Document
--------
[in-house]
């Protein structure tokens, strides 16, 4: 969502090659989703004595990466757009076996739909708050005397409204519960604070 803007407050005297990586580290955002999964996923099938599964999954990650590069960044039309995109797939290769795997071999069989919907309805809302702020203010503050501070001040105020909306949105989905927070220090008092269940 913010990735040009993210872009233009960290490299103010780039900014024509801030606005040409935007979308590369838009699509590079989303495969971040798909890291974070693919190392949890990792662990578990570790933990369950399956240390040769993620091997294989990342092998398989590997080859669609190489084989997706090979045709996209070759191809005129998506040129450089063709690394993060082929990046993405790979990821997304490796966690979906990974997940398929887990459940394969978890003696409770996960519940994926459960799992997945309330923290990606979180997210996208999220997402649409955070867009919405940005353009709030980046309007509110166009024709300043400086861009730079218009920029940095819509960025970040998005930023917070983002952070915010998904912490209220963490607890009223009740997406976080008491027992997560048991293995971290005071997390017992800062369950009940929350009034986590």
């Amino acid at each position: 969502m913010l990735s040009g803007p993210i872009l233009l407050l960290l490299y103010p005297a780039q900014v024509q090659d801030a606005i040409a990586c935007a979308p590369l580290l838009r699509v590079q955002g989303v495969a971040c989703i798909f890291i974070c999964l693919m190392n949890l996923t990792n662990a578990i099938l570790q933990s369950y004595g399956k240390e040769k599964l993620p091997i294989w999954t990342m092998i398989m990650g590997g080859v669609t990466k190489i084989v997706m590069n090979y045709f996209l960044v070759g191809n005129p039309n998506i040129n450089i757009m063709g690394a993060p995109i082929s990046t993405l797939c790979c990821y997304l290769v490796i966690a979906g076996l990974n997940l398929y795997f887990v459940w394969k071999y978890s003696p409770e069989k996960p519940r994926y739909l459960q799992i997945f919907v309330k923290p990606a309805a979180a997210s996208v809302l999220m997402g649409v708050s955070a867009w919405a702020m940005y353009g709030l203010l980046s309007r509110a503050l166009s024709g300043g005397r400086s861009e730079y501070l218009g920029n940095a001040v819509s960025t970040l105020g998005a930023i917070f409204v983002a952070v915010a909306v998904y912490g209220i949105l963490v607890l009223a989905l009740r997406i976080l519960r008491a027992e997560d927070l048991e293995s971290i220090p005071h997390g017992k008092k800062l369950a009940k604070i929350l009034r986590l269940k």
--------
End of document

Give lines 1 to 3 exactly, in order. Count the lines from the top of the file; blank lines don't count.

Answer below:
[in-house]
């Protein structure tokens, strides 16, 4: 969502090659989703004595990466757009076996739909708050005397409204519960604070 803007407050005297990586580290955002999964996923099938599964999954990650590069960044039309995109797939290769795997071999069989919907309805809302702020203010503050501070001040105020909306949105989905927070220090008092269940 913010990735040009993210872009233009960290490299103010780039900014024509801030606005040409935007979308590369838009699509590079989303495969971040798909890291974070693919190392949890990792662990578990570790933990369950399956240390040769993620091997294989990342092998398989590997080859669609190489084989997706090979045709996209070759191809005129998506040129450089063709690394993060082929990046993405790979990821997304490796966690979906990974997940398929887990459940394969978890003696409770996960519940994926459960799992997945309330923290990606979180997210996208999220997402649409955070867009919405940005353009709030980046309007509110166009024709300043400086861009730079218009920029940095819509960025970040998005930023917070983002952070915010998904912490209220963490607890009223009740997406976080008491027992997560048991293995971290005071997390017992800062369950009940929350009034986590």
């Amino acid at each position: 969502m913010l990735s040009g803007p993210i872009l233009l407050l960290l490299y103010p005297a780039q900014v024509q090659d801030a606005i040409a990586c935007a979308p590369l580290l838009r699509v590079q955002g989303v495969a971040c989703i798909f890291i974070c999964l693919m190392n949890l996923t990792n662990a578990i099938l570790q933990s369950y004595g399956k240390e040769k599964l993620p091997i294989w999954t990342m092998i398989m990650g590997g080859v669609t990466k190489i084989v997706m590069n090979y045709f996209l960044v070759g191809n005129p039309n998506i040129n450089i757009m063709g690394a993060p995109i082929s990046t993405l797939c790979c990821y997304l290769v490796i966690a979906g076996l990974n997940l398929y795997f887990v459940w394969k071999y978890s003696p409770e069989k996960p519940r994926y739909l459960q799992i997945f919907v309330k923290p990606a309805a979180a997210s996208v809302l999220m997402g649409v708050s955070a867009w919405a702020m940005y353009g709030l203010l980046s309007r509110a503050l166009s024709g300043g005397r400086s861009e730079y501070l218009g920029n940095a001040v819509s960025t970040l105020g998005a930023i917070f409204v983002a952070v915010a909306v998904y912490g209220i949105l963490v607890l009223a989905l009740r997406i976080l519960r008491a027992e997560d927070l048991e293995s971290i220090p005071h997390g017992k008092k800062l369950a009940k604070i929350l009034r986590l269940k």